Plans for new AM training facility at University of Louisville.
Global safety science organisation UL LLC, and the University of Louisville have partnered up to launch a new 3D printing training facility called the UL Additive Manufacturing Competency Centre (UL AMCC).
Set to open adjacent to the university later this year, the facility will be a hub for advancing manufacturing knowledge and workforce expertise designed to cater to established additive manufacturing professionals.
The UL AMCC will offer hands-on training in additive manufacturing for metals and curriculum covering design set up, design corrections, machine set up, part production, post-processing and parts inspection, testing and validation. The training will allow professionals to understand how to produce metal parts and emerging materials through additive manufacturing, establish safety systems, identify hazards from materials and machines and manufacture parts with safety built into designs.
“Applying the University of Louisville’s deep and practical research expertise in metals and manufacturing education with UL’s rich history in safety science will bridge the workforce development gap and empower professionals with cutting-edge training in this advanced technology,” said UL CEO Keith Williams. “Through the UL AMCC, UL is committed to meeting ever-evolving safety and quality needs and accelerating knowledge transfers within the 3D printing industry.”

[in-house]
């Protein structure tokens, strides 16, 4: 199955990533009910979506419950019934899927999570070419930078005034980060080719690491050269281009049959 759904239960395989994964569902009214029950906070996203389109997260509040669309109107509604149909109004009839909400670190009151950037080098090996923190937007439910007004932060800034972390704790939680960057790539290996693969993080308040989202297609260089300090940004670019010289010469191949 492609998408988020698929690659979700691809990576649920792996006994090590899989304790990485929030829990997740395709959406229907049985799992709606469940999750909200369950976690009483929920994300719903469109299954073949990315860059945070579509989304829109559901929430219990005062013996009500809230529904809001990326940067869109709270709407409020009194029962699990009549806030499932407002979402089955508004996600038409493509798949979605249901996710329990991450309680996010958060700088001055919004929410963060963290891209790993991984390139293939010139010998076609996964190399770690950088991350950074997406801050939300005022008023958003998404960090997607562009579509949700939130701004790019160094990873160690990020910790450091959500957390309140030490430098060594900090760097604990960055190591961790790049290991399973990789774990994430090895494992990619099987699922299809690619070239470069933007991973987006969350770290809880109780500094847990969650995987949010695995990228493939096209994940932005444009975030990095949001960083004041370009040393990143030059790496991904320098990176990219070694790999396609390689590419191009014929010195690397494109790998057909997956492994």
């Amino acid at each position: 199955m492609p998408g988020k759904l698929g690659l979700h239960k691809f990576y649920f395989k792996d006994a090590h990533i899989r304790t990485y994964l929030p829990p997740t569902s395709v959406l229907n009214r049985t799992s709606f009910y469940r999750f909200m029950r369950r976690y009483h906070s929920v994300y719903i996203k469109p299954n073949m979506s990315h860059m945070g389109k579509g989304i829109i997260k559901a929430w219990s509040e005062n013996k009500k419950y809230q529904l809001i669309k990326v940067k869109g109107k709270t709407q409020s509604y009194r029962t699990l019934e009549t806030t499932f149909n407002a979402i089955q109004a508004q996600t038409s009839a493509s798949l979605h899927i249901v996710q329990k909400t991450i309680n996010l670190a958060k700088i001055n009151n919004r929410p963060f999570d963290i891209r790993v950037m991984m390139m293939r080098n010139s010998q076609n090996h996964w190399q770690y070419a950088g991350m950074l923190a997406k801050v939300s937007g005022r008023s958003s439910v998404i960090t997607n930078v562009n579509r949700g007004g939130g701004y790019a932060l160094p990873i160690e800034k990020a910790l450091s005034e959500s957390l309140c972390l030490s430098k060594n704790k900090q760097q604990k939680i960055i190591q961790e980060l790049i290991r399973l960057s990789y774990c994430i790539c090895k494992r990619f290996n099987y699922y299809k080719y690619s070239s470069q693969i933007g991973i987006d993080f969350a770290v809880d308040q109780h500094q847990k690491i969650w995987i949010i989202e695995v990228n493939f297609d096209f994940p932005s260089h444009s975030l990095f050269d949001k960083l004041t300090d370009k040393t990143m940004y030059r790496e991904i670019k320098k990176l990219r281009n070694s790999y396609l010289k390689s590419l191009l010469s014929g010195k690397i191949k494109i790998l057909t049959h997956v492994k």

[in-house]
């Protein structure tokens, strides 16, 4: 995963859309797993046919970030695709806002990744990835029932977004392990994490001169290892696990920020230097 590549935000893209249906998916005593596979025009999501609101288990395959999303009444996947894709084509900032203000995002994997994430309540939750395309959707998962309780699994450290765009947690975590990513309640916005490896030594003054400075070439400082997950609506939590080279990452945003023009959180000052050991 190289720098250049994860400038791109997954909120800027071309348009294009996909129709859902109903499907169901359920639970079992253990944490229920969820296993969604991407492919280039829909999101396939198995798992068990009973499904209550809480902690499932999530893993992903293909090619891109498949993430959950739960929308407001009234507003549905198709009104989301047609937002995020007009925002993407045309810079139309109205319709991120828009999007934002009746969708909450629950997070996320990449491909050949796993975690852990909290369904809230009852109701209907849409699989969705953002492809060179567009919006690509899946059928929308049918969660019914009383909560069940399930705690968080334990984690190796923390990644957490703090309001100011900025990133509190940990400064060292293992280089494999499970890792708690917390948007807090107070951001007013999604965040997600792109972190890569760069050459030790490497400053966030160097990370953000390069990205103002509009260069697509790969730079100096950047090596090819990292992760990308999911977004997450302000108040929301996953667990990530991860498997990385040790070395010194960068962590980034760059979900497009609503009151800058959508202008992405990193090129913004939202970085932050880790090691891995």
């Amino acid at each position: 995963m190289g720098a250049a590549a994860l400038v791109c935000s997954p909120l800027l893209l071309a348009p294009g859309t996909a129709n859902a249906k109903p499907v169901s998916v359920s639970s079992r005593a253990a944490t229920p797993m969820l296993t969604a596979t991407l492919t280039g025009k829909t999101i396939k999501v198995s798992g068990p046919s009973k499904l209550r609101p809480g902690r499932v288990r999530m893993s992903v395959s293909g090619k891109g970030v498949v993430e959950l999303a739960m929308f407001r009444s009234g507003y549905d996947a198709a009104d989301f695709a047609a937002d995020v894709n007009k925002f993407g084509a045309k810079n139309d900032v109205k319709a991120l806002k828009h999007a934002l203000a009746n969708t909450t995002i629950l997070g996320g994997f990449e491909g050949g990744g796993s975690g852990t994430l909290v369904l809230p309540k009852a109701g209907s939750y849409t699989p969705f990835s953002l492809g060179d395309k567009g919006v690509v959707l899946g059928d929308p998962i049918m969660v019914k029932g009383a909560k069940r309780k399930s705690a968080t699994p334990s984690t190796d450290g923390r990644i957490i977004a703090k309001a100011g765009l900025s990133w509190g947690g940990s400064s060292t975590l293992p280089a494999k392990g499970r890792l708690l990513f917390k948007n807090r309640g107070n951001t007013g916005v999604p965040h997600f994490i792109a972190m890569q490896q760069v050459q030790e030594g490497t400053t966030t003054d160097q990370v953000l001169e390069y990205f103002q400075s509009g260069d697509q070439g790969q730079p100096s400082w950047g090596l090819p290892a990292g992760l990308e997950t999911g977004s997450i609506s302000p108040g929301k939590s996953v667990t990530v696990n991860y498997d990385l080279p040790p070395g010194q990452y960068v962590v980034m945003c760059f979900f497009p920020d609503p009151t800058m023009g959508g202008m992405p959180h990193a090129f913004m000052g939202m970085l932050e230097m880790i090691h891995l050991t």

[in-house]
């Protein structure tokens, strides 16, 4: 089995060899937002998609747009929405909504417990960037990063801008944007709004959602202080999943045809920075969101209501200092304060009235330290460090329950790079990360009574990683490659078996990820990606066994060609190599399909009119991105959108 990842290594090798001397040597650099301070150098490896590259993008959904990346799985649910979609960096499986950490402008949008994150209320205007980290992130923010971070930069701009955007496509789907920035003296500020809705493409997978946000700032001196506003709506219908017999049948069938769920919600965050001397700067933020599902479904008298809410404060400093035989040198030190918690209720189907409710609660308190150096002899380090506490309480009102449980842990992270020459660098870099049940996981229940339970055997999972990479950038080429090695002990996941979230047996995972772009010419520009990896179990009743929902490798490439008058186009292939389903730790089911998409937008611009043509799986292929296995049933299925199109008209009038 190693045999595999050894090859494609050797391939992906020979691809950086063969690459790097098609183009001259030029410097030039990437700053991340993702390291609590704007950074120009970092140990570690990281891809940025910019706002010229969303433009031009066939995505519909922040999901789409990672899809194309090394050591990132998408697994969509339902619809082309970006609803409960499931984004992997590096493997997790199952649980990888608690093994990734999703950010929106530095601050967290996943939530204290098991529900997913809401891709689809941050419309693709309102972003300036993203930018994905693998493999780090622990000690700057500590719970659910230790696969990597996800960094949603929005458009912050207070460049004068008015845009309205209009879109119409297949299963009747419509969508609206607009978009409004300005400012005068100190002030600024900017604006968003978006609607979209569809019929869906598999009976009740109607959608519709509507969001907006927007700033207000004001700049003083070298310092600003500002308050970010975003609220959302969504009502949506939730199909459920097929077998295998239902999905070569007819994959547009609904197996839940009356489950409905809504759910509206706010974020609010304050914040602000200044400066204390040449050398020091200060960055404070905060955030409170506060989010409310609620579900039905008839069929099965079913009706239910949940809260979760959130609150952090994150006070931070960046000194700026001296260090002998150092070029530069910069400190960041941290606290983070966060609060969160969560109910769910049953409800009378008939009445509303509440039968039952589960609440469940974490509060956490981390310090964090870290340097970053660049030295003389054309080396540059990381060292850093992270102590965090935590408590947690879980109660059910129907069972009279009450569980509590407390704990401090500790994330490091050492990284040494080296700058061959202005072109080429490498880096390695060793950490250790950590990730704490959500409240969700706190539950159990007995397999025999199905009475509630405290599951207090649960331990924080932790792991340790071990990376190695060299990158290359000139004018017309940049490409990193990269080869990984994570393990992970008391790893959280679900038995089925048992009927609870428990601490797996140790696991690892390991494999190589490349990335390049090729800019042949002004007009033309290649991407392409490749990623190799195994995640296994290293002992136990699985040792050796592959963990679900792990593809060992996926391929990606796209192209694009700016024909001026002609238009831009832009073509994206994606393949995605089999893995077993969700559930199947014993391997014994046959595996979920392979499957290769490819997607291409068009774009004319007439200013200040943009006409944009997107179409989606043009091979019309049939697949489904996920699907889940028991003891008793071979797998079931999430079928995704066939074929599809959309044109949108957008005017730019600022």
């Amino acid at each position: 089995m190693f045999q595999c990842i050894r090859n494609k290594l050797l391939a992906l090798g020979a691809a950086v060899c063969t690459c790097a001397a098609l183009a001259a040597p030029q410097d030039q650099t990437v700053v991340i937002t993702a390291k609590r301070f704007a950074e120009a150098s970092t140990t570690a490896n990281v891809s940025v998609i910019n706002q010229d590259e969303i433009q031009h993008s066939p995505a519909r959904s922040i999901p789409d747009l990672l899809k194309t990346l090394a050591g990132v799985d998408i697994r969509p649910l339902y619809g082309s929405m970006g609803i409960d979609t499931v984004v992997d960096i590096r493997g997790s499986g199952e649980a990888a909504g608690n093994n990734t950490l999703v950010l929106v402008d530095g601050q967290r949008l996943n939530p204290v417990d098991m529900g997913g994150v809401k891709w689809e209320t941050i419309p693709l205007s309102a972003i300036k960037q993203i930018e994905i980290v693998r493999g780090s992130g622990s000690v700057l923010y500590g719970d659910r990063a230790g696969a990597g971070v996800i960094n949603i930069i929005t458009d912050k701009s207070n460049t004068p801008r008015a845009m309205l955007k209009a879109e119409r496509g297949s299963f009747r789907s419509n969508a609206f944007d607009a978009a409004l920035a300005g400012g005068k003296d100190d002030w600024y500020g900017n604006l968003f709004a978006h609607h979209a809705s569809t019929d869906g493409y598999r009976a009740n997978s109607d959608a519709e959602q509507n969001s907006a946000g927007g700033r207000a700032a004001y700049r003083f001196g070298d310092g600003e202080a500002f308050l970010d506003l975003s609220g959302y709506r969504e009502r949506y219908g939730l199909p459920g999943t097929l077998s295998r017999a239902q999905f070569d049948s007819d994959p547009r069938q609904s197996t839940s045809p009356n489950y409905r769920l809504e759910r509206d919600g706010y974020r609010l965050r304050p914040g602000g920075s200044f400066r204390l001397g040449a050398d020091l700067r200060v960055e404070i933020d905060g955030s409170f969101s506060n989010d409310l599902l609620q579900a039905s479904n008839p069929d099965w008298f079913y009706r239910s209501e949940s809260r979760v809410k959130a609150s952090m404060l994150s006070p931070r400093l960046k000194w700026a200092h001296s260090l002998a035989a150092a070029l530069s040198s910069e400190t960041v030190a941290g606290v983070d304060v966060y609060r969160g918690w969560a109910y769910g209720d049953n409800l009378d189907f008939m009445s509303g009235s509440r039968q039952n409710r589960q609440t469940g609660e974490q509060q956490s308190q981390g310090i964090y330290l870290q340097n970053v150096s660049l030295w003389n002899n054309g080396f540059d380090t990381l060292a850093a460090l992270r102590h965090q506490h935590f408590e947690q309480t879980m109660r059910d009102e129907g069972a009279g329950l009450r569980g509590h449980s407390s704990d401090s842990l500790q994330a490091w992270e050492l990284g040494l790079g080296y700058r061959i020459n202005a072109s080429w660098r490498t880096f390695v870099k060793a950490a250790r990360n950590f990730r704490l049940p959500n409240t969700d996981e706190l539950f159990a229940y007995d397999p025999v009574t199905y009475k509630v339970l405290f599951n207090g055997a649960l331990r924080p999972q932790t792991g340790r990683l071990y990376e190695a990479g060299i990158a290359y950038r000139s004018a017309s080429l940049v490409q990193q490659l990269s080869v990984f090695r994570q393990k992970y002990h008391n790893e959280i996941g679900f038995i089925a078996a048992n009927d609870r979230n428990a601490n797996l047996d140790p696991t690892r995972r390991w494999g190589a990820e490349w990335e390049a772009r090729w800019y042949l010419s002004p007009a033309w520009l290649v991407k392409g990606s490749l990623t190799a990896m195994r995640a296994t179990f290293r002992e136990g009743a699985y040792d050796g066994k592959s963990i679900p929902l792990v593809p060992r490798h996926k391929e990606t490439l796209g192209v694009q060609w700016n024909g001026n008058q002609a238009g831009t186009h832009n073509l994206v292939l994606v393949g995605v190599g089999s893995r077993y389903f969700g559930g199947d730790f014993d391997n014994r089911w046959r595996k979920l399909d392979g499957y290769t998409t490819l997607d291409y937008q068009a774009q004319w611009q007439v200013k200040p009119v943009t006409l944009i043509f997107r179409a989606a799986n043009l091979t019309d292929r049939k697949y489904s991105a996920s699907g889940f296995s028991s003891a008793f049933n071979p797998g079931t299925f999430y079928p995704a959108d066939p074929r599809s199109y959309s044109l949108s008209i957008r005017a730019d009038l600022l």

“We’re excited about our partnership with UL,” said University of Louisville President James Ramsey. “This is another collaboration with a world-class company that will help us build our reputation as THE university for advanced manufacturing, training and moving research to the marketplace.”
Interior plans for AM training facility.
The UL AMCC will join UofL’s global advanced manufacturing campus, the Institute for Product Realization (IPR), and collaborate and share knowledge with other corporate residents, including GE and Local Motors’ FirstBuild.
“As an integral part of the IPR, the UL AMCC will provide engineers and manufacturers with a melting pot of valuable information and resources and provide a direct connection from our academic research and UL’s certification and safety expertise to practical 3D printing applications,” said Neville Pinto, dean of the J.B. Speed School of Engineering and a professor of chemical engineering at UofL.
As additive manufacturing technologies rapidly evolve, UL AMCC will update course curriculum every six to 12 months. UL also plans to develop a formal workforce additive manufacturing certification program next year to help designers, engineers and operators expand from traditional manufacturing techniques into additive manufacturing techniques.